1)To gain a firm grasp of the main theories and methods in Security Studies, Global Studies and International Relations e to assess the heuristic value as well as the limitations of the mainstream theoretical approaches., critical security studies approaches, alternative as well as post-positivist approaches. 2) To understand the intricacies between the theorising and the practice of international relations in everyday life.3)Design, define and apply theoretical frameworks as well as analytical frame with regard central issues in the global security agenda and processes of global governance. 4) To Present, debate and write in a critical and empirically substantiated manner about SS and IR and their core concepts in their relation with the key questions in the agenda of global security, with contemporary events and historical processes at the regional and global levels of analysis.
Alexandra Magnólia de Vicente Quirino Alves Dias Saraiva
Weekly - 2
Total - 210
Attendance is compulsory and the research students are expected to have read the recommended readings (journals articles and/or books chapters) and to actively engage in the Seminars debates with peers and invited guests. The students are expected to be able to read other languages than Portuguese.
Bevir, Mark; Daddow, Oliver; &, Hall, Ian, ed. Interpreting Global Security. London & N.Y.: Routledge, 2014. Booth, Ken. Theory of World Security. Cambridge: Cambridge University Press, 2007.
Buzan, Barry. \"New Patterns of Global Security in the Twenty First Century.\" International Affairs 67 3 (1991): 431-51. Coker, Christopher. Globalisation and Insecurity in the Twenty-First Century:Nato and the Management of Risk. London: IISS, 2002. Dunne, Tim, and, Wheeler, Nicholas J., ed. Human Rights in Global Politics. Cambridge / New York: Cambridge University Press, 2007 Gaspar, Carlos. O Pós-Guerra Fria. Lisboa: Tinta-Da-China, 2016. Kaldor, Mary; Rangelov, Iavor, ed. Handbook of Global Security Policy: Wiley Blackwell, 2013. Wahlrab, Amentahru. \"Fostering Global Security.\" Rethinking Security in the Twentieth Century. Ed. Jacob, Edwin Daniel. N.Y.: Palgrave, 2017. 127-41.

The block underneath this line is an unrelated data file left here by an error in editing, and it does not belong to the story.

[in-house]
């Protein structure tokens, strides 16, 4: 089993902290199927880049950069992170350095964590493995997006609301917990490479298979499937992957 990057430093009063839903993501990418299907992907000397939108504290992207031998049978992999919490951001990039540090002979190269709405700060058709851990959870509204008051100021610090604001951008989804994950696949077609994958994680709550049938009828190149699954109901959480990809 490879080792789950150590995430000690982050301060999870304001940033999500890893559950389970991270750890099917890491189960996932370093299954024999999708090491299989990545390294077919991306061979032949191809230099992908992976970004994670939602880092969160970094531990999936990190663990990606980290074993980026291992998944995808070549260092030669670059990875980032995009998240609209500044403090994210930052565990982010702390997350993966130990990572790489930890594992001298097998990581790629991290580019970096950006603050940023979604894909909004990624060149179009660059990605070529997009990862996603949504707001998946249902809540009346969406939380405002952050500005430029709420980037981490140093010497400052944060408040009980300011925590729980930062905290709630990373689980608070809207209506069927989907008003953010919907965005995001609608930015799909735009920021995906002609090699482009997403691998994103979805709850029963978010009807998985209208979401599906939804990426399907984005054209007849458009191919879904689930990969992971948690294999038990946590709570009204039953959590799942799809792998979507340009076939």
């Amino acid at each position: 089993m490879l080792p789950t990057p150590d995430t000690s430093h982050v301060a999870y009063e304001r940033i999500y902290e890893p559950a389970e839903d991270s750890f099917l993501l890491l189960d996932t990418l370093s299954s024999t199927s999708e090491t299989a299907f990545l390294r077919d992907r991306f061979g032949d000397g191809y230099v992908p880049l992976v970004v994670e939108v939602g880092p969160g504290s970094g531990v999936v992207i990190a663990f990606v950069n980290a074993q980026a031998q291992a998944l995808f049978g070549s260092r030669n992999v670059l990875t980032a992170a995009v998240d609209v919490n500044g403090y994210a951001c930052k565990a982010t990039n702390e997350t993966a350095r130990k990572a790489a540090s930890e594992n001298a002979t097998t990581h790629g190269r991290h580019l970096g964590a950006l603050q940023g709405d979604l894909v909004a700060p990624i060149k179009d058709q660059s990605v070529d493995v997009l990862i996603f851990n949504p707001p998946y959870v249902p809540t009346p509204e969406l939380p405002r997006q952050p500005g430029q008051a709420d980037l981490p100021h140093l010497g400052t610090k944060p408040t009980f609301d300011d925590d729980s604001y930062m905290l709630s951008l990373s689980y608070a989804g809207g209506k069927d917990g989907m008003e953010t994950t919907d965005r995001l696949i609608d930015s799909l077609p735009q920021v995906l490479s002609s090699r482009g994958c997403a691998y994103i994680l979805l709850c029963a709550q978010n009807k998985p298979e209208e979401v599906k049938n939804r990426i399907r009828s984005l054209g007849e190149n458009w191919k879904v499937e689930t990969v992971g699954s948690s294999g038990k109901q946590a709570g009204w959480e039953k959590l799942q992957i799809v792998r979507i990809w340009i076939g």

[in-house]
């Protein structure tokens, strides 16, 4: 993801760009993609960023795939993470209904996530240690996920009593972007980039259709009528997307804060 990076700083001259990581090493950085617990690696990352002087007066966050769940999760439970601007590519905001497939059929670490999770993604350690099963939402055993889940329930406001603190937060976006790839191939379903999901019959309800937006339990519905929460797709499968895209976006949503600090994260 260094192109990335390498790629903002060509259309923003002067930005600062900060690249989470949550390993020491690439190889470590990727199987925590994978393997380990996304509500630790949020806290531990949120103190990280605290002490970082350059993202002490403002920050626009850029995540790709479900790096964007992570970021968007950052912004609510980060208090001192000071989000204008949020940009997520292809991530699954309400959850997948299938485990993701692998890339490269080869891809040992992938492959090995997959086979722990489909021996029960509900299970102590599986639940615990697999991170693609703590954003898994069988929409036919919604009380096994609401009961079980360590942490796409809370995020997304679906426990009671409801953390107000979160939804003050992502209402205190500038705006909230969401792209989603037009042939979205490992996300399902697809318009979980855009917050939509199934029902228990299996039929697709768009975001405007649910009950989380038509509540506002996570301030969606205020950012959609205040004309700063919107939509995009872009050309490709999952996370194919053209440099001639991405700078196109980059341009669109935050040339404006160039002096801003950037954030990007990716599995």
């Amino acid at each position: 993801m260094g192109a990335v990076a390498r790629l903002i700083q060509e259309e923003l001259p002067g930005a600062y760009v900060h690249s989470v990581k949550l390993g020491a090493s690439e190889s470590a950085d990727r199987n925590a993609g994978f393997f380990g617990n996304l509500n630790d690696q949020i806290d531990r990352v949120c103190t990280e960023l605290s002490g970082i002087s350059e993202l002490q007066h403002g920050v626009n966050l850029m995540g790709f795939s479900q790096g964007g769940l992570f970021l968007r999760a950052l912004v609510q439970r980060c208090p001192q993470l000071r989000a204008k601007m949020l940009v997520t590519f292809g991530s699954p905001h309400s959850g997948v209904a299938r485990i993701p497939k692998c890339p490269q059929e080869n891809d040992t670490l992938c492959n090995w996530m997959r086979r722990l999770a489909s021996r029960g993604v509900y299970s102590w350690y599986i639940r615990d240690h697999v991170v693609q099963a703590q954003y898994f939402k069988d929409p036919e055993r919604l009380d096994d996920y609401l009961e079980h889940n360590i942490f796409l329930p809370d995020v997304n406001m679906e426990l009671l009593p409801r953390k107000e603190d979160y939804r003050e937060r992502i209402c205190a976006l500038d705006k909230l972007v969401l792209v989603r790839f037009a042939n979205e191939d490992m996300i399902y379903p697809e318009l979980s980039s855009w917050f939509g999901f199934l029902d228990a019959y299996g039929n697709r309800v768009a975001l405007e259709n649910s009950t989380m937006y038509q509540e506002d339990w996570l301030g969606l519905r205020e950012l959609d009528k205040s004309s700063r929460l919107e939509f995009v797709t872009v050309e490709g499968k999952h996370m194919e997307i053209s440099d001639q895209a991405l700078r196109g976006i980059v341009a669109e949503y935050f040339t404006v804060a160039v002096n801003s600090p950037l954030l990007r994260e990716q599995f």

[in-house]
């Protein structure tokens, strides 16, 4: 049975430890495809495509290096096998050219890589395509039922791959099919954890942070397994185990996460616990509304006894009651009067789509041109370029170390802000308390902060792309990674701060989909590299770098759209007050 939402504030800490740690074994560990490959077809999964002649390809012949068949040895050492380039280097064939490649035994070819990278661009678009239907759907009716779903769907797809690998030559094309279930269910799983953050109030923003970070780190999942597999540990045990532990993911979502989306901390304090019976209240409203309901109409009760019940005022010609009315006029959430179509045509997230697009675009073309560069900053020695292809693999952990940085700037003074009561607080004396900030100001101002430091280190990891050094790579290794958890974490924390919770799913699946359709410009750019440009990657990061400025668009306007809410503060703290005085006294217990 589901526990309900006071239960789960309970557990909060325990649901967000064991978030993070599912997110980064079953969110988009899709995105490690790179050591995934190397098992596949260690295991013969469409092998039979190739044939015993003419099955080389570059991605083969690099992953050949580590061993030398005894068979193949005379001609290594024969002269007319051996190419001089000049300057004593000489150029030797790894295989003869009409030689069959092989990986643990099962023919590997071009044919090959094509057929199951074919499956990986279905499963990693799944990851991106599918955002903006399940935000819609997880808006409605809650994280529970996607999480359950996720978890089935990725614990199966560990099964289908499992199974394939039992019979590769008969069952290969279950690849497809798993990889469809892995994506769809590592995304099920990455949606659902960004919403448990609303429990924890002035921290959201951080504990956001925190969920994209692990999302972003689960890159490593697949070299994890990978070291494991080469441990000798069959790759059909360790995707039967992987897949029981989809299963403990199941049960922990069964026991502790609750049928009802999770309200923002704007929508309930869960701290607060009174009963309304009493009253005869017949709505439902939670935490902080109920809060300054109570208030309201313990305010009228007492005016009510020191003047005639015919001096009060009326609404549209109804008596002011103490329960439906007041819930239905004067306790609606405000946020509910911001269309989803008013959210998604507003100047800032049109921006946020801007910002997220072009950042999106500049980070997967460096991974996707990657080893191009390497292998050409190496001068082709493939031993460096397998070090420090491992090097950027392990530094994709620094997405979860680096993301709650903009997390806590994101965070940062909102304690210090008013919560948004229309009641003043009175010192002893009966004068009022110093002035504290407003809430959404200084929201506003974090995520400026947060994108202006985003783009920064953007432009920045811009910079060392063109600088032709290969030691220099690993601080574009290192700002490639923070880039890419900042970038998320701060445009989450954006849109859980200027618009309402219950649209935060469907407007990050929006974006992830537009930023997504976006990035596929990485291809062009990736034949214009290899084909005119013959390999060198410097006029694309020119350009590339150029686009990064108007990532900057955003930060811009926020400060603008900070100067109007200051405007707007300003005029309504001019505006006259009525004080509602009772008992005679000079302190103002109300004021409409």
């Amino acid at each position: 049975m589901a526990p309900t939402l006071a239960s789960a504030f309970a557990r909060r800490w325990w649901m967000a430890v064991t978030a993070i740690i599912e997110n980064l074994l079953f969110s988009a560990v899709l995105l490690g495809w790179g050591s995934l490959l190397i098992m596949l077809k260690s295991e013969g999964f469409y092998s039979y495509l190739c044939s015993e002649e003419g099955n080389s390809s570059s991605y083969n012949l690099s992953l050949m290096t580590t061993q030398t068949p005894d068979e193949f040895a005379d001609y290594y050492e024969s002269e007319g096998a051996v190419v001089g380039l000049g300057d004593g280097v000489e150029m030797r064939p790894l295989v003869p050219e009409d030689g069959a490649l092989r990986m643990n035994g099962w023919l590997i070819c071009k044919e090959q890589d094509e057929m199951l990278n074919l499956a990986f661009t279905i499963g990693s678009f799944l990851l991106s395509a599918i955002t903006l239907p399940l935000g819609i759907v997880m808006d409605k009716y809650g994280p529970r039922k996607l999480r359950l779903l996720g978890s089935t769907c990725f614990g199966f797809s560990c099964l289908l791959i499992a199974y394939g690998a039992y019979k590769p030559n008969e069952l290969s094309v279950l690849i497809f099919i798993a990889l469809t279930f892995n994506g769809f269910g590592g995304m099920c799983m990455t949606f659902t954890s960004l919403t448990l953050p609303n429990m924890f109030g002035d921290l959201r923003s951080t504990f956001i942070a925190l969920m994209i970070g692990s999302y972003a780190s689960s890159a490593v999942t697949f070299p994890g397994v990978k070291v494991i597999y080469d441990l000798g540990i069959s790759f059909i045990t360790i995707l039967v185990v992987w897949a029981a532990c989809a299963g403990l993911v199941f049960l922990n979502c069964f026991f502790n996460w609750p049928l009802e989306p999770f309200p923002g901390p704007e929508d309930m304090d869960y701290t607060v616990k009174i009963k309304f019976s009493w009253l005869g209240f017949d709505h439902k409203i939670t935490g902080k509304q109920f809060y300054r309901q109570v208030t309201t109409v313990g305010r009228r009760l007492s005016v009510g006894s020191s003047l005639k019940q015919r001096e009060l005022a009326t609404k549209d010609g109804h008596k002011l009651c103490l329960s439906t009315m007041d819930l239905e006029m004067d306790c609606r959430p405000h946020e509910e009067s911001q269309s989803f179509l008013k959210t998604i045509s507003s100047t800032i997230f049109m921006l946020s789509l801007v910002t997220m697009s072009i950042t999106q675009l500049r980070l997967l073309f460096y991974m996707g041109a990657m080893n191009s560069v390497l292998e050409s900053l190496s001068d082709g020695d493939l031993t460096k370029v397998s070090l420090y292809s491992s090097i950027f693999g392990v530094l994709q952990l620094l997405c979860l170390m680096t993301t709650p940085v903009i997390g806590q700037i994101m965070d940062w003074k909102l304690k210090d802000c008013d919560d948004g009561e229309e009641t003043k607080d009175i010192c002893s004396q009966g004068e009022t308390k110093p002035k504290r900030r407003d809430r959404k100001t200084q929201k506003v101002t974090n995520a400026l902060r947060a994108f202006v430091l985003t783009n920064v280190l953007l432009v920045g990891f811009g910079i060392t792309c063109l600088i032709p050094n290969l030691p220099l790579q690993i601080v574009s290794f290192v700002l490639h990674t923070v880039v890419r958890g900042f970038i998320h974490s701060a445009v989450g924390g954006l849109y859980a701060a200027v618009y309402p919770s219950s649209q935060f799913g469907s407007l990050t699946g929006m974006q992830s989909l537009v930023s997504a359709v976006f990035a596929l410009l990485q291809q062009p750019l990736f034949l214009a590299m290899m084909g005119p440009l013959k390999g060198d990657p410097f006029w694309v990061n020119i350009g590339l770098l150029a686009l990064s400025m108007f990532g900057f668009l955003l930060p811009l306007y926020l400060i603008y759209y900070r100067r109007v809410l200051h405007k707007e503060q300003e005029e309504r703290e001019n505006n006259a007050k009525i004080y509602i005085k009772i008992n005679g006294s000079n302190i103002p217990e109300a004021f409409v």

The course consists of 10 seminars. Each Seminar has a Lecture component which provides an overview of a particular topic; the second component of the seminars probe more deeply into these topics based on the required readings for each session. The course comprises recommended readings that will be useful for presentations and for the final essay. In general, these texts are intended to provide a basis for seminar discussion, to introduce key concepts and issues about Theory/Praxis (Practice)/Research, and to act as a starting point for more advanced, independent enquiry into particular topics of relevance in the first year of a PhD Programme of Studies on Global Studies with a focus on the patterns of global security relations in the Twenty First Century.
Evaluation method - 8500-word Long essay (70%), Presentation of the Final Essay (30%)
1)Introduction;2)Security Studies, International Relations and Strategy. Global Security: Challenges, Dynamics, Trends and patterns of global security relations;3)Mainstream Approaches. Realisms resilience. Liberalism and the Democratic Peace Theory. Constructivism and Different Cultures of Anarchy; 4)Alternative Approaches. Peace Studies. Security & Risk(s); 5) Critical Security Studies (Wales School). Other European Schools: Copenhagen & Paris;6) Regional Organizations and Global Security Governance;7) Emerging Powers, Russias re-emergence and reconfiguration of the global order; 8) Human Security: A Global Public Good; 9) Brief Review Multiple Sources: Oral (Conference youtube/podcast/webinar; grey literature; policy-oriented research; scholarly literature); 10) Transnational security challenges.
Programs where the course is taught: